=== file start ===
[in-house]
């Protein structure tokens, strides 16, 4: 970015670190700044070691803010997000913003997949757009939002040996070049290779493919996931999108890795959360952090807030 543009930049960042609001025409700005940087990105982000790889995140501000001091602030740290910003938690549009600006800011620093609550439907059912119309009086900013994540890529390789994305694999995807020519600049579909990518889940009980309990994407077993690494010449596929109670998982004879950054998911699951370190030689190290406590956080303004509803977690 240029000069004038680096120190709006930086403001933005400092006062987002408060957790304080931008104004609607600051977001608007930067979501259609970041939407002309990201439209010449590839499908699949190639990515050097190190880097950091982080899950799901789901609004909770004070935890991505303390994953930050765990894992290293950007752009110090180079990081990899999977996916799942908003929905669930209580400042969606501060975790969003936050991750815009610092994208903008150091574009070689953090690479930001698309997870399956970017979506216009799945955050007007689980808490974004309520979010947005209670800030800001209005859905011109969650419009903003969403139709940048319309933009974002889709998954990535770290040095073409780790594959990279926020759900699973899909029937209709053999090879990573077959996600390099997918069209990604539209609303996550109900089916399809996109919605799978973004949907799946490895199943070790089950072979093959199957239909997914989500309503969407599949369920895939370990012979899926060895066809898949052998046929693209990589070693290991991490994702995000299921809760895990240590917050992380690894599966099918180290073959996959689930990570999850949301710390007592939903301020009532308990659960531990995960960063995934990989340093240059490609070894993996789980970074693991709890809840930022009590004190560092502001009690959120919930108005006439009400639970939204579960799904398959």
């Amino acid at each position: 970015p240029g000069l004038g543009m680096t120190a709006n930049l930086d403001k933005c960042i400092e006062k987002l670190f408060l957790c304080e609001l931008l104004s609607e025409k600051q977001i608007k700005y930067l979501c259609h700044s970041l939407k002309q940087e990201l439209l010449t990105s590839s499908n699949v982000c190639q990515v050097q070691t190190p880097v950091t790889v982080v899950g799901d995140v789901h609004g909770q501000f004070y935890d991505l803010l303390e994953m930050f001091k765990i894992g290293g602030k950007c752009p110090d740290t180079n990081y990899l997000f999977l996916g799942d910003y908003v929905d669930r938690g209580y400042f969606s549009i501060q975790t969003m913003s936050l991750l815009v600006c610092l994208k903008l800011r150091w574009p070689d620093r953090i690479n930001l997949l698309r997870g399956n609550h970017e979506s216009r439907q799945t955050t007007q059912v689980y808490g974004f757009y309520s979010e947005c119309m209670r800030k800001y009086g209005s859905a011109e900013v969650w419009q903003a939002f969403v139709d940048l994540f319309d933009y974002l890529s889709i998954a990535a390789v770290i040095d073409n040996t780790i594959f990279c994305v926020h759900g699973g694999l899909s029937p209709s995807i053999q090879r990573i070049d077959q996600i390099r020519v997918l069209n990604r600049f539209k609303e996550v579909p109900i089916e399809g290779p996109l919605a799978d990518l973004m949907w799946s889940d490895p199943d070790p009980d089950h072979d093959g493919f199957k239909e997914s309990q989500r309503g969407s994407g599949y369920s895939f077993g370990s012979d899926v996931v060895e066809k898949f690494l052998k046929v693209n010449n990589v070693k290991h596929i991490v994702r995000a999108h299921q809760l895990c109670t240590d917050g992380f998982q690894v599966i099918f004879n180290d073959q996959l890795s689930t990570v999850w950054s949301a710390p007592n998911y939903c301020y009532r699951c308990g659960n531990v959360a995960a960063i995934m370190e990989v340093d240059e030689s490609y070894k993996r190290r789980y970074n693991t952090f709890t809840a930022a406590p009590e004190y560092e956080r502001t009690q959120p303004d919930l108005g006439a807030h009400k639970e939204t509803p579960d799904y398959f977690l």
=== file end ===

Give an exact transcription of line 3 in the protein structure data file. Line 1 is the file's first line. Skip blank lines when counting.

């Amino acid at each position: 970015p240029g000069l004038g543009m680096t120190a709006n930049l930086d403001k933005c960042i400092e006062k987002l670190f408060l957790c304080e609001l931008l104004s609607e025409k600051q977001i608007k700005y930067l979501c259609h700044s970041l939407k002309q940087e990201l439209l010449t990105s590839s499908n699949v982000c190639q990515v050097q070691t190190p880097v950091t790889v982080v899950g799901d995140v789901h609004g909770q501000f004070y935890d991505l803010l303390e994953m930050f001091k765990i894992g290293g602030k950007c752009p110090d740290t180079n990081y990899l997000f999977l996916g799942d910003y908003v929905d669930r938690g209580y400042f969606s549009i501060q975790t969003m913003s936050l991750l815009v600006c610092l994208k903008l800011r150091w574009p070689d620093r953090i690479n930001l997949l698309r997870g399956n609550h970017e979506s216009r439907q799945t955050t007007q059912v689980y808490g974004f757009y309520s979010e947005c119309m209670r800030k800001y009086g209005s859905a011109e900013v969650w419009q903003a939002f969403v139709d940048l994540f319309d933009y974002l890529s889709i998954a990535a390789v770290i040095d073409n040996t780790i594959f990279c994305v926020h759900g699973g694999l899909s029937p209709s995807i053999q090879r990573i070049d077959q996600i390099r020519v997918l069209n990604r600049f539209k609303e996550v579909p109900i089916e399809g290779p996109l919605a799978d990518l973004m949907w799946s889940d490895p199943d070790p009980d089950h072979d093959g493919f199957k239909e997914s309990q989500r309503g969407s994407g599949y369920s895939f077993g370990s012979d899926v996931v060895e066809k898949f690494l052998k046929v693209n010449n990589v070693k290991h596929i991490v994702r995000a999108h299921q809760l895990c109670t240590d917050g992380f998982q690894v599966i099918f004879n180290d073959q996959l890795s689930t990570v999850w950054s949301a710390p007592n998911y939903c301020y009532r699951c308990g659960n531990v959360a995960a960063i995934m370190e990989v340093d240059e030689s490609y070894k993996r190290r789980y970074n693991t952090f709890t809840a930022a406590p009590e004190y560092e956080r502001t009690q959120p303004d919930l108005g006439a807030h009400k639970e939204t509803p579960d799904y398959f977690l």